Liz Morales documents her life in Columbus in the weekly "New to Town" series.

Tyler Ellyson, The Columbus Telegram

COLUMBUS — I used to be a very active person, especially in high school.

I worked part time after classes and performed in the school band. Jazz band, piano and French horn lessons and running the dogs around the property kept me from teenage boredom.

As I got older, I started to learn how to manage my time a little better and became a regular at the local YMCA.

Then life got busier and work mixed with a social life and those precious moments to myself dominated the day. I guess some call this adulthood.

Before my move up north I promised to be as hard on myself as possible to get back to the daily grind.

Well, I’ve been trying.

Not long after I moved to town I learned the Columbus Family YMCA does these fitness assessments. It’s essentially a stepping test that has you do small, repetitive movements for about three minutes, or until you collapse. The point is to test your blood pressure to see where you are on that level. I signed myself up and went in to see how far behind I was.

The results said “meh, not bad," which I found encouraging. I got a lot of healthy food, a blender for smoothies on the go and a weekly food plan to make sure I eat like a polite caveman. I made going to the YMCA a slow-moving habit to not break myself too early. I was just getting to the point where I was entertaining the idea of going to an aerobics class when it happened.

I got a couch.

It’s really a love seat, but when you’re small like I am it’s a couch. Before the purchase it was described to me as black pleather, small and light. The previous owner forgot to mention the magnet that's hidden somewhere on the bottom. As soon as I get home from activities that thing calls me. It urges, begs me to relax.

'"King of the Hill' is almost on. Come on. Sit down. Stay down."

So I did.

Dishes piled up and my motivation to get in motion went down. It’s not my fault at all, I tell you. That couch has a magnet in it somewhere. Sure, lying around for a few days was pretty nice, but then the guilt washed over me. I was doing so well there for a bit. So I wallowed in my self-pity for a day or four. Then I poked around online one day and saw a quote that shook me to my core.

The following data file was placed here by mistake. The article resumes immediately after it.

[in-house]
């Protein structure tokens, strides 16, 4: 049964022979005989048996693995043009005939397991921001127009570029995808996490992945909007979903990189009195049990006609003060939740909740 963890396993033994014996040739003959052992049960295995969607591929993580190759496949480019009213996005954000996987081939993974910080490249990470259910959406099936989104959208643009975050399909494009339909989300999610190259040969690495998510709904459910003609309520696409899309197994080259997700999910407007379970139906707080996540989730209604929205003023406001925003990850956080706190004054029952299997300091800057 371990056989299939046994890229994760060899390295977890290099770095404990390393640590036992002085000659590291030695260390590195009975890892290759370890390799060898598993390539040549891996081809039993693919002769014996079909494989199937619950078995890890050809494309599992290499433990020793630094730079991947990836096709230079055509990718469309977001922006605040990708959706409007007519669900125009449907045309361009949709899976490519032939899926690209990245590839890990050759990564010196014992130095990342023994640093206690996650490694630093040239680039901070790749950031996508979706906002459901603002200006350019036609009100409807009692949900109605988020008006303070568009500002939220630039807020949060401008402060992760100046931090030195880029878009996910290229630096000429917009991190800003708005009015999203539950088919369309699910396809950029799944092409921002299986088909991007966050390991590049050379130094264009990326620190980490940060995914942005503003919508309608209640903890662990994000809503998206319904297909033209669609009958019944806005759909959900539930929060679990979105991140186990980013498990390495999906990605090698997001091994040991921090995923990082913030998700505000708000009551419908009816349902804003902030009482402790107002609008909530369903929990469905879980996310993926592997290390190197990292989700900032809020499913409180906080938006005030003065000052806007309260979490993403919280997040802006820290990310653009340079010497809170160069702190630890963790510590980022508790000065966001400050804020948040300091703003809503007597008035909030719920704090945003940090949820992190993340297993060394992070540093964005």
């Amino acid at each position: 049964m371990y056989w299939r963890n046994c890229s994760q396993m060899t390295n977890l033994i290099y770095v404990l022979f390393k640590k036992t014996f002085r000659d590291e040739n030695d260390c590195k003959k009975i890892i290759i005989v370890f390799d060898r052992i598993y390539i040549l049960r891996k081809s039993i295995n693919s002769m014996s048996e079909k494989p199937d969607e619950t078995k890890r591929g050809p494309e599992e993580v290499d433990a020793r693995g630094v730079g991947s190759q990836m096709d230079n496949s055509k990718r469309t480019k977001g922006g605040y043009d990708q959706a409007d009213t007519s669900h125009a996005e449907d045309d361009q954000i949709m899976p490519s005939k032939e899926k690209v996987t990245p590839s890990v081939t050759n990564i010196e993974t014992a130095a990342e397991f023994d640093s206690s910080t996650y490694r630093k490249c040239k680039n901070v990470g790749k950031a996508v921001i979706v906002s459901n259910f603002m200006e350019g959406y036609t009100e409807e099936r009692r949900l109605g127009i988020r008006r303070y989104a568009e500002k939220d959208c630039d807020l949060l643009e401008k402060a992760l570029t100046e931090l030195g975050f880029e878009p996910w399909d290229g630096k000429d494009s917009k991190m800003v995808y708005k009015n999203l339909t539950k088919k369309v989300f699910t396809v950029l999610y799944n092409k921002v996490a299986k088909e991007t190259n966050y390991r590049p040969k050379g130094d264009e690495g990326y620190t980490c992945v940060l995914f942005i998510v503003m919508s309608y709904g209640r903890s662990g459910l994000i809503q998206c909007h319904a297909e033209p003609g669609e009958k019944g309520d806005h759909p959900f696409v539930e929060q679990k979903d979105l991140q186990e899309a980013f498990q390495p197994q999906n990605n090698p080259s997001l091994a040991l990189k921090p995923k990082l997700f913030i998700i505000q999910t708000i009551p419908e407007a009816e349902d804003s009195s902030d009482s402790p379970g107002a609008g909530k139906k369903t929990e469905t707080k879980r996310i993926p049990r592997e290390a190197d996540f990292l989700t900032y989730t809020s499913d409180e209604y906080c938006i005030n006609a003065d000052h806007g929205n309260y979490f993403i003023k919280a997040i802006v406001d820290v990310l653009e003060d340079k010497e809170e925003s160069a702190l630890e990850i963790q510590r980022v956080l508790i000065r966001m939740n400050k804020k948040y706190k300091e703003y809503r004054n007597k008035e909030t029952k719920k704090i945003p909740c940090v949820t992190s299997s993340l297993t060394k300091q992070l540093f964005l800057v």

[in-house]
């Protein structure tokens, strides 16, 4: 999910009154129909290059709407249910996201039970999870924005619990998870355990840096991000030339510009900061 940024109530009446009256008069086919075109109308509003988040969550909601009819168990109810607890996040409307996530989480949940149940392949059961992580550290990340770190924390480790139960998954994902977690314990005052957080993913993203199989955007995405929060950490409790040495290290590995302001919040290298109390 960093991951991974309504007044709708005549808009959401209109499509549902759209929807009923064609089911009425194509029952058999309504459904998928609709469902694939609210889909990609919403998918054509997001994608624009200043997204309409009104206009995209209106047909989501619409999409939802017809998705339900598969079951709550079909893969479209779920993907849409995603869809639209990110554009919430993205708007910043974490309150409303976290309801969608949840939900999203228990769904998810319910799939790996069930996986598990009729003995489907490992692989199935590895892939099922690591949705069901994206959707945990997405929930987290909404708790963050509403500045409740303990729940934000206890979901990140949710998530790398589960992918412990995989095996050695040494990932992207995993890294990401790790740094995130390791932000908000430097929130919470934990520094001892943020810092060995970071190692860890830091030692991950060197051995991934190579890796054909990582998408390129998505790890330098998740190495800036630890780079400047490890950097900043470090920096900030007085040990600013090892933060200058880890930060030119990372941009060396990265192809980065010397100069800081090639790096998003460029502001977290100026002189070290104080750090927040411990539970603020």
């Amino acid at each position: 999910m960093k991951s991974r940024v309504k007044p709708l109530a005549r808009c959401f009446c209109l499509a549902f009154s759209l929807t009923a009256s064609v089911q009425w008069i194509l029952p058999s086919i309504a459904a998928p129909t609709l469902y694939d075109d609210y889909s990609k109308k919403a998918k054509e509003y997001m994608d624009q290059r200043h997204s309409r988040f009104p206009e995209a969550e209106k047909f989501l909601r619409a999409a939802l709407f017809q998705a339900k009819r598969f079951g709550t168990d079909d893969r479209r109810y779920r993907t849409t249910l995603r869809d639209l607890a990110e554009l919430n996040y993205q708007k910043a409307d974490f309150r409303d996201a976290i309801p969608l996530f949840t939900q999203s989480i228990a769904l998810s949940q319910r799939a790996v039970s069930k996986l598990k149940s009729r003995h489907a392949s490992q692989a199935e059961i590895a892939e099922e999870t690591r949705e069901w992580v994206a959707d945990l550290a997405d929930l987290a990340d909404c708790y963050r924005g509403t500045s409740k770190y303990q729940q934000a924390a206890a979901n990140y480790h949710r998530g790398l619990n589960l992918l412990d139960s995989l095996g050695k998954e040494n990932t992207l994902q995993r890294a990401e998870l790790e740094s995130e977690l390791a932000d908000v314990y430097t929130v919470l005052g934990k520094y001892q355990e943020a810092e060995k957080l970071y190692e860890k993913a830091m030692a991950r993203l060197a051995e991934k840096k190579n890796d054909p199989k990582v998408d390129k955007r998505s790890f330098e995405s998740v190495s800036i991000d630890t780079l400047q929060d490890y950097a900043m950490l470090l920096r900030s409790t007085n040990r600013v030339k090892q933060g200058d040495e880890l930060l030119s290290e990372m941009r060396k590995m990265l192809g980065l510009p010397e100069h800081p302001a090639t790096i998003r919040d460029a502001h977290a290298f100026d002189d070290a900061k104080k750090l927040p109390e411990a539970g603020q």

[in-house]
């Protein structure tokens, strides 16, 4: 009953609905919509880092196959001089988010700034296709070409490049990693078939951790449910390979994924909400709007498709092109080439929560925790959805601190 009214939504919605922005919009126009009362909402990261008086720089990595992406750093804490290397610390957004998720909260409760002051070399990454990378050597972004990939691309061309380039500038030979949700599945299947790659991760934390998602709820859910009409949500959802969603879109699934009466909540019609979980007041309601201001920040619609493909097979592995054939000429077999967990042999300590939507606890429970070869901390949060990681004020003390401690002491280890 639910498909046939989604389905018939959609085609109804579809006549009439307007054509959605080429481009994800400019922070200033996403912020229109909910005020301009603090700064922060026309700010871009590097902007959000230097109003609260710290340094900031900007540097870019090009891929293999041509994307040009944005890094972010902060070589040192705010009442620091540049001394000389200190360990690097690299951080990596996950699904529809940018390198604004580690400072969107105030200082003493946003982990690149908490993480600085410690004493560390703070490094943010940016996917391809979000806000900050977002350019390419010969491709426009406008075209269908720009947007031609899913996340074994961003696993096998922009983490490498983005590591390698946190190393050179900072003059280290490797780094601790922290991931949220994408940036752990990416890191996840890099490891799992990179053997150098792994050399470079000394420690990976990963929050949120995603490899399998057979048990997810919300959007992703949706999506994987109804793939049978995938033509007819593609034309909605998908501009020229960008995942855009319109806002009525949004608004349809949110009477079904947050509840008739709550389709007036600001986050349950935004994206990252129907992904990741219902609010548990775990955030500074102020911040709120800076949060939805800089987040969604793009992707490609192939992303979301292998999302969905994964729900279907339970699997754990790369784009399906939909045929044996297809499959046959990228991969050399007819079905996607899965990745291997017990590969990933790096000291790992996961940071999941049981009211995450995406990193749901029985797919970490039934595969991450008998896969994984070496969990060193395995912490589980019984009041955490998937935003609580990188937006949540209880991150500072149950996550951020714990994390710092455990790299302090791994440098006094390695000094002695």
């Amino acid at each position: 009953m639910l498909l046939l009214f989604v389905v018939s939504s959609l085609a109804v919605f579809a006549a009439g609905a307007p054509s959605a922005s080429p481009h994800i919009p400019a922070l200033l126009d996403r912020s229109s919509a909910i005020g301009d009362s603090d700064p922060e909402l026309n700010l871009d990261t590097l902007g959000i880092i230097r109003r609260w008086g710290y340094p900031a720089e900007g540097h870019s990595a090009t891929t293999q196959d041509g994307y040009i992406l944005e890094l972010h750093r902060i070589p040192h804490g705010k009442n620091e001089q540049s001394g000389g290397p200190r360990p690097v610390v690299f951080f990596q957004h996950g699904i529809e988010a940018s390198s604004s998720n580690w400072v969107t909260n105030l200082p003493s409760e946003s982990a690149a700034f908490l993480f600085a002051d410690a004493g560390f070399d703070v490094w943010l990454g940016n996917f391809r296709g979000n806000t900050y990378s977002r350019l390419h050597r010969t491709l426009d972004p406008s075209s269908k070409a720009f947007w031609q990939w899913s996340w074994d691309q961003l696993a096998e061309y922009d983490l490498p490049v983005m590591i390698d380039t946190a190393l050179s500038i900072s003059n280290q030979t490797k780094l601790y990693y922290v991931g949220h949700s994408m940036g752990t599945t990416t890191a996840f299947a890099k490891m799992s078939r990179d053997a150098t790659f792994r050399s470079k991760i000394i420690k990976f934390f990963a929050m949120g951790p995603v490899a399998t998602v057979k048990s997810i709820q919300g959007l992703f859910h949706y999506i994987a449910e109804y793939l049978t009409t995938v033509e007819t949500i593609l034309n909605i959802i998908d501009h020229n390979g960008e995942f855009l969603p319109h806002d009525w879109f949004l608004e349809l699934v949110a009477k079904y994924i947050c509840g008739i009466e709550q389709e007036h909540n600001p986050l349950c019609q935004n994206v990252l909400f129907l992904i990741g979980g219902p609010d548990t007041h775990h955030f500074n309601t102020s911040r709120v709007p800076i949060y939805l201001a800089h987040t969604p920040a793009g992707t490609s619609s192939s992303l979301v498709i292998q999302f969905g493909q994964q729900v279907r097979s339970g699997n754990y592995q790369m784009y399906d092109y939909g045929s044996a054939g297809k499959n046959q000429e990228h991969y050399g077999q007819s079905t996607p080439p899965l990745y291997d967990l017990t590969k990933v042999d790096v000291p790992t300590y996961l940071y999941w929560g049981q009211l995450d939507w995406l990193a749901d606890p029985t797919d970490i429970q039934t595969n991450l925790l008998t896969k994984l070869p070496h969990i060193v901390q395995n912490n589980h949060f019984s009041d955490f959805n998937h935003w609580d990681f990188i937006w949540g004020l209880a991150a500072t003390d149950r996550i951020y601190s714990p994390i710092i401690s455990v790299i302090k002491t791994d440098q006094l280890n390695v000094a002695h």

“One day, or Day 1?”

Most everyone looks forward to the new year so they can essentially start over. So they can push themselves to the gym, or put that cookie down and consume broccoli instead. But it’s that Day 1, New Year’s Day, when they want to start doing it. I’ve always thought of the beginning of each month the same way.

But that quote really got me thinking. How bad do I want to be better? Not just working out and being svelte again, but how badly do I want to feel better? How many things have I wanted to do for so long and never got around to it because some minor issue like my undiagnosed procrastination?

So I sat down and made a big list of all the things I don’t like about myself. That sounds terribly dark, but mind you I wanted to think about the things I can change. I then got a big poster board and wrote everything out along with schedules and realistic expectations for myself. I called the project “Morales Motivation," but cut some letters out to make it sound more macho: “Mo’s Moto."

Soon it became two poster boards decorated with vibrant pink and purple slips of paper. I drew flowers and hearts all over it to match the organizational theme I managed. The idea is to keep being consistent with my newfound life and, as each day passes, I rip off a pink or purple sheet. Big accomplishments were denoted with the flowers or hearts and crudely drawn butterflies.

Now is a good time to note I hate girly things. For myself, that is. If you like them, then I am happy for you.

The idea is to finish each day and celebrate by ripping off a purple paper. The more I did each day the less unfavorable decorations I had to see all the time. It was a great idea, I think.

I was making good progress until an unfortunate accident took place.

I had to rearrange all the things in my second bedroom to make room for my new desk. This desk takes up a sizable chunk of the room, so most of my belongings were smashed into a closet. Something fell over and I heard a series of rips. Then I saw a cascade of pink and purple happiness fall from my bookcase onto the floor.

My Moto board was destroyed.

All things considered, this was fine. I hated that eyesore, which is exactly why it worked so well. Now that it’s gone I can either make an entirely new one or just try my hand at responsibility and learn another schedule.

I must say part of the motivation comes from writing this column every week. I’m supposed to tell our readers how I perceive being new to Columbus. I can’t experience too much while glued to my couch. If anyone wanted to know what happened during a TV show, they wouldn’t come to my column to find out.

So thank you Columbus for being a part of Mo’s Moto.

Editor's note: The "New to Town" series features regular columns by Telegram reporter Liz Morales as she documents her transition to Columbus and what she learns along the way.


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